In her book, On Life After Death, Dr. Elisabeth Kübler-Ross, a pioneer in the study of the near-death experience (NDE), states that her first account of an NDE came from “a certain Mrs. Schwartz.” After being declared dead following 45 minutes of resuscitation attempts, Mrs. Mary Schwartz began to show signs of life and was revived. She lived for another year-and-a-half, during which time she met Dr. Ross and related her experience during a seminar on death and dying at the University of Chicago.
Some 10 months after Mary Schwartz’s death, Dr. Ross decided to discontinue the death and dying seminar. After giving her lecture on death and dying in a classroom, she was discussing shutting down the seminar with a minister who had worked with her in the program. As they approached an elevator, where the minister would leave her, Ross noticed a woman standing in front of the elevator. The woman looked familiar, but Ross could not immediately place her. As soon as the minister got on the elevator, the woman, who Ross described as being somewhat transparent, approached her and asked her if she could accompany her to her office. Dr. Ross came to realize that it was Mrs. Schwartz and began to question her own awareness.
“This was the longest walk of my life,” Ross related. “I am a psychiatrist. I work with schizophrenic patients all the time, and I love them. When they would have visual hallucinations I would tell them.” She told herself that she was seeing Mrs. Schwartz but that it couldn’t be. She did a reality check on herself and wondered if she had seen too many schizophrenic patients and was beginning to see things herself.
“I even touched her skin to see if it was cold or warm, or if the skin would disappear when I touched it. It was the most incredible walk I have ever taken, not knowing why I was doing what I was doing. I was both an observing psychiatrist and a patient.”
When they reached Ross’ office door, Mrs. Schwartz opened it and told Ross that she had come back for two reasons, first to thank her and the Reverend Gaines, a former minister in the program, for the help they had given her, and, secondly, to ask her not to stop her work on death and dying.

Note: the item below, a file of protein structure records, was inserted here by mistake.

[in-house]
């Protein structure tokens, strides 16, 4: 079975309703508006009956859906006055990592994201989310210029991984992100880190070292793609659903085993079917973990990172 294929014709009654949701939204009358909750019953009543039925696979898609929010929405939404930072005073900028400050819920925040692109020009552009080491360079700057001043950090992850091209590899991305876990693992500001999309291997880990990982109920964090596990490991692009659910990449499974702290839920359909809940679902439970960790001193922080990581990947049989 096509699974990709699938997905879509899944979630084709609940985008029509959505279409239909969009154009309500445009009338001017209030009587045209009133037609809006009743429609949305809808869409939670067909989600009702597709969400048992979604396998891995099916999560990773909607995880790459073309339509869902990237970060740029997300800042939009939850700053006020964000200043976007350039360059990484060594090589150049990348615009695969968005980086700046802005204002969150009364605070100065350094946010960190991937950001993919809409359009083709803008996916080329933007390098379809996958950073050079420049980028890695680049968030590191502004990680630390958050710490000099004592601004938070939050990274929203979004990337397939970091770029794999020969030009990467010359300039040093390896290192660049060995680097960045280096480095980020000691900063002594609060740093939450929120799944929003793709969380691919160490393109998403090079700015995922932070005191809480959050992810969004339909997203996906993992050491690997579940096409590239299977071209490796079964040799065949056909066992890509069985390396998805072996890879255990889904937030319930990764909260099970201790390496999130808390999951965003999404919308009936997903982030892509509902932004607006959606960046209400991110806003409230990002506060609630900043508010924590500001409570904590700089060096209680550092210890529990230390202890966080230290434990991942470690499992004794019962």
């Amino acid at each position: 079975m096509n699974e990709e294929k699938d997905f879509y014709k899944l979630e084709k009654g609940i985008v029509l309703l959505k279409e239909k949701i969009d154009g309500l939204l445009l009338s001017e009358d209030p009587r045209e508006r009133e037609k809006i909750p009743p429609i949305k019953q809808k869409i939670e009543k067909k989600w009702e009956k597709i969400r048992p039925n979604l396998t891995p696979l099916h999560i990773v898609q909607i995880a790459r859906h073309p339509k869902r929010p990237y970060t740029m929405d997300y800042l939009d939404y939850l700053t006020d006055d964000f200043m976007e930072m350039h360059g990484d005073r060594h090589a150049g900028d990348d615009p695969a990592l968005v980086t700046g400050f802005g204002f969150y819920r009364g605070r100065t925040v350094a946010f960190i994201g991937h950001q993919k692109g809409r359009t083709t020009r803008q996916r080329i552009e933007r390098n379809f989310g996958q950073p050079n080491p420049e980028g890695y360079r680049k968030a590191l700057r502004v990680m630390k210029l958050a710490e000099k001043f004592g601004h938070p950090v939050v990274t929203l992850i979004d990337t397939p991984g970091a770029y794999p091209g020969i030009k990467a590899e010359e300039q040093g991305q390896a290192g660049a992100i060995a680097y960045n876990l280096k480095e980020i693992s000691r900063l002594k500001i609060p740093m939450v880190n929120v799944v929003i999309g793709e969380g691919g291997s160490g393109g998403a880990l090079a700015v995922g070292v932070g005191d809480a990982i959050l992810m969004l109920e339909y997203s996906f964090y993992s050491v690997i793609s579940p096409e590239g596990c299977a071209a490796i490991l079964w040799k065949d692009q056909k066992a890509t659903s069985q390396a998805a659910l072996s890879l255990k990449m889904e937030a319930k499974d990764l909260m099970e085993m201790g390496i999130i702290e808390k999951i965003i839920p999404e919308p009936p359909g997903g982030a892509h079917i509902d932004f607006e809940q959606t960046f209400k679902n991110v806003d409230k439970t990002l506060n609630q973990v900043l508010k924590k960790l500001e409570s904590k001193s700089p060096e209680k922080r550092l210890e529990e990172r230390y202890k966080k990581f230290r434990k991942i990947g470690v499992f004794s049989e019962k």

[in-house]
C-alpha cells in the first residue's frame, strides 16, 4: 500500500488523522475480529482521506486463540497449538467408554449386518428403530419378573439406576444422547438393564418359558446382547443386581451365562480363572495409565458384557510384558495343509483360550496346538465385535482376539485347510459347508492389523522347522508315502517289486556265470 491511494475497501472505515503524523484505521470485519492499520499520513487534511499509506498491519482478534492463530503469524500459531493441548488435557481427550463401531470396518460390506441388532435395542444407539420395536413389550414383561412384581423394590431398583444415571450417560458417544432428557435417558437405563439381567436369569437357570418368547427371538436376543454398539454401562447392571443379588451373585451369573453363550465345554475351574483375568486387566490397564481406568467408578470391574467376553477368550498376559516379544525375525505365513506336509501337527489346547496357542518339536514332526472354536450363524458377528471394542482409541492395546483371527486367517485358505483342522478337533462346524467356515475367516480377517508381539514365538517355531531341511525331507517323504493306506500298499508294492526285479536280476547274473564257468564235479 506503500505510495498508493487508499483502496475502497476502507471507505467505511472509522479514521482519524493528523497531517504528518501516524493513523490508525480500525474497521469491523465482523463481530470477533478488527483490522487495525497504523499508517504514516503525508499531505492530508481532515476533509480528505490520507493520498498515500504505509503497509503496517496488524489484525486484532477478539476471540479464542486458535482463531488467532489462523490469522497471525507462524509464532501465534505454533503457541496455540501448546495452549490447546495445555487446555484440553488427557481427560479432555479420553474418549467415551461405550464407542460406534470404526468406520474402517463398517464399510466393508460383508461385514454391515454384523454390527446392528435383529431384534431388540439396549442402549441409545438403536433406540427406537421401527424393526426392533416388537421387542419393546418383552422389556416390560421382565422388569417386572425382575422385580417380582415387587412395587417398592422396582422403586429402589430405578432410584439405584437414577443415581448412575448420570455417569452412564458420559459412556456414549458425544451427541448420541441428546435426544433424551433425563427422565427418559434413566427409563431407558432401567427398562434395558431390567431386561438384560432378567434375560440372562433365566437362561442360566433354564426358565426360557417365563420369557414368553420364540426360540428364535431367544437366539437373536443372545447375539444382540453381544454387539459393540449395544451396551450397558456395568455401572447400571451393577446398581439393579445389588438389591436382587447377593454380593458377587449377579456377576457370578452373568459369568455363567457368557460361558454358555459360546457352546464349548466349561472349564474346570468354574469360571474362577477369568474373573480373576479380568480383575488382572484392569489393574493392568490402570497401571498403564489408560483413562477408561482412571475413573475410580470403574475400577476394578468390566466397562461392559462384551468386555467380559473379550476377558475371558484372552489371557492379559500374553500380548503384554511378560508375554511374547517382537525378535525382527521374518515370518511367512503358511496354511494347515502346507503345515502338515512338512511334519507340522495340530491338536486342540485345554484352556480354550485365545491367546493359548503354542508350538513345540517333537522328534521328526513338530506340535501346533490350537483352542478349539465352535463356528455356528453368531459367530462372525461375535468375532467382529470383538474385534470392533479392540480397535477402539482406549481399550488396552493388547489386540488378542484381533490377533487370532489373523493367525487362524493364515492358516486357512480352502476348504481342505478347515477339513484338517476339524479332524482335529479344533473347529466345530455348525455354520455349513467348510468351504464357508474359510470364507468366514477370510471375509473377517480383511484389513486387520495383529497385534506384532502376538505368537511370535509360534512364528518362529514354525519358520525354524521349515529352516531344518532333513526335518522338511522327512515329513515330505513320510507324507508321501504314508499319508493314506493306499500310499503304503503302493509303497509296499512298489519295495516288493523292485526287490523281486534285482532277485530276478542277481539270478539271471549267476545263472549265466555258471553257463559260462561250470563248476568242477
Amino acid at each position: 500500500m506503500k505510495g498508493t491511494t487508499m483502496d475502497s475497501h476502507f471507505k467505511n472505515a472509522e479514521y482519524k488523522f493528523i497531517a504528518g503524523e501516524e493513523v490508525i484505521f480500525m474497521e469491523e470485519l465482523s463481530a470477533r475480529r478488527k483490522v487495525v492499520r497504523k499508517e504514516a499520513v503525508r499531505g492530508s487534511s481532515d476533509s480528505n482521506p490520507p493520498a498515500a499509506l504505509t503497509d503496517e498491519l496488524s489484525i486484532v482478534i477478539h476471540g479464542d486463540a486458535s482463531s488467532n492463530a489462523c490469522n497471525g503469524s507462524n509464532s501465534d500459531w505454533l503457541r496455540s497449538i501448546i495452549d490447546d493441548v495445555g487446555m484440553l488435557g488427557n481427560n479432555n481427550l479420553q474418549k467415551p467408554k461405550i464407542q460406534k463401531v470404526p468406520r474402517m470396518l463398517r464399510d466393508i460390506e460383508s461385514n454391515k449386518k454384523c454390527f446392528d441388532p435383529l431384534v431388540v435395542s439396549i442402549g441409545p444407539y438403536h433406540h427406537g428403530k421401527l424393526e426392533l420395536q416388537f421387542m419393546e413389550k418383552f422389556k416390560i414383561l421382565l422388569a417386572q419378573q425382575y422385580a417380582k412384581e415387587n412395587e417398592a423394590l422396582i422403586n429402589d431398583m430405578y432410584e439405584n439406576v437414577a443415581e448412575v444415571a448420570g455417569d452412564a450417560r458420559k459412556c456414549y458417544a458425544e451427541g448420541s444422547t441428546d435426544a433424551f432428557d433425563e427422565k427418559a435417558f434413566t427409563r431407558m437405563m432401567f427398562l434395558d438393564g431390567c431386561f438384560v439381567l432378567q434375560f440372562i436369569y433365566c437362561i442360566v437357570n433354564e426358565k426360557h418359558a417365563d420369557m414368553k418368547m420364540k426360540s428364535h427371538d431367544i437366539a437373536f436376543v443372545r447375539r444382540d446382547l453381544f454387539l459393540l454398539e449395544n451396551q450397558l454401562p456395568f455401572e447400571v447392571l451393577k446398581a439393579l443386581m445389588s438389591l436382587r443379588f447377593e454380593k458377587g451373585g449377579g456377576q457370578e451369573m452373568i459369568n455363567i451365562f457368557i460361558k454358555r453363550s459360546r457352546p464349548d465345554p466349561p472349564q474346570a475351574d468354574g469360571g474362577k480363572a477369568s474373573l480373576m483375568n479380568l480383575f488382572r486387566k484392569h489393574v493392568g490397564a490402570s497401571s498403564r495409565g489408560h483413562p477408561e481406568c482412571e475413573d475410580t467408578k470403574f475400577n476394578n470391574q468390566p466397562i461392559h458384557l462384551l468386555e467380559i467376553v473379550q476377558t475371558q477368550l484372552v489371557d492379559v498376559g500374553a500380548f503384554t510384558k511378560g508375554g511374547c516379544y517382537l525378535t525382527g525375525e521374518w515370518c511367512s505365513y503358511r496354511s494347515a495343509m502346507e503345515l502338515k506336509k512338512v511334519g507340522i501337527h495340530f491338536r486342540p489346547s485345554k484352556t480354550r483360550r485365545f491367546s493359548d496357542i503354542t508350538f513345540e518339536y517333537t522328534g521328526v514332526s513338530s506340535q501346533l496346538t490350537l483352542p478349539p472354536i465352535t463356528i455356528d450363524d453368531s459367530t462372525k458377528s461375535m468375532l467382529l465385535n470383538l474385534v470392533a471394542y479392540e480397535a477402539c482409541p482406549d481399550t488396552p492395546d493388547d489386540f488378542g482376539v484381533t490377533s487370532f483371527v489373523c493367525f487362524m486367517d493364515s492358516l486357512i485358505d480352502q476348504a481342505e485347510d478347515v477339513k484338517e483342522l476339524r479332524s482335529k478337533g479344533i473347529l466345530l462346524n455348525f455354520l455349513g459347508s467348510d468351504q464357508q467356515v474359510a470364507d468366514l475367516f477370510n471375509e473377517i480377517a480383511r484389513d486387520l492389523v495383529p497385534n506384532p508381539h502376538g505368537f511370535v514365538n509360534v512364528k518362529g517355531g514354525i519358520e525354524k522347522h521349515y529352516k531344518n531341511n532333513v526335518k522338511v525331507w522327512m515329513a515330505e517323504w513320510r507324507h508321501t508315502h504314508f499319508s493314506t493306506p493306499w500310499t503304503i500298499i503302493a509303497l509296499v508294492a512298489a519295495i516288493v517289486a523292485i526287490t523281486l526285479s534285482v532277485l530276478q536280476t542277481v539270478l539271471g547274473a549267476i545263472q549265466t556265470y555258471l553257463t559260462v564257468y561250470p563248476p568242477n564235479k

Ross got to her desk and did another reality check, touching her desk, chair, and a pen. “I was hoping she would disappear,” Ross continues the story. “But she didn’t. She just stood there and lovingly said, ‘Dr. Ross, did you hear me? Your work is not finished. We will help you and you will know when the time is right, but do not stop now. Promise?’”
As a further test of her awareness or sanity, Ross asked the woman if she would write a note to Reverend Gaines. Mrs. Schwartz complied. She then got up from her chair, and said, “Dr. Ross, you promise,” to which Ross replied, “I promise.” With that Mrs. Schwartz disappeared.
Ross kept the note and later told the story to many friends and associates. She considered having fingerprint and handwriting experts examine the note to see if they matched up with the fingerprints and handwriting of Mrs. Schwartz, but she never got around to it and eventually gave the note to the Rev. Renford Gaines. Researcher Boyce Batey later contacted Gaines, who had changed his name to Mwalimu Imara, in line with his African heritage, at the Boston Center for Religion and Psychotherapy, Inc. Imara informed Batey that because of various confidentiality concerns relative to Mrs. Schwartz and her family, he could not provide a copy of the note. However, he provided Batey with the exact wording, viz. “Hello there, Dropped in to see Dr. Ross. One of two on the top of my ‘list’. You being the other. I’ll never find or know anyone to take the place of you two. I want you to know, as I’ve told her, I’m at peace at home now. I want you to know you helped me. The simple Thank you is not enough. But please know how much I mean it. Thank you again. Mary Schwartz.”
At the time, Dr. Ross was still very much the skeptic when it came to such things. “I didn’t believe in all that stuff,” she expresses her attitude at the time of the encounter with Mrs. Schwartz.
Needless to say, Dr. Kübler-Ross would continue her work with the dying and would come to believe in a spirit world, becoming one of the world’s foremost authorities on death and dying. “Death is simply a shedding of the physical body like the butterfly shedding its cocoon,” she wrote. “It is a transition to a higher state of consciousness where you continue to perceive, to understand, to laugh, and to be able to grow.”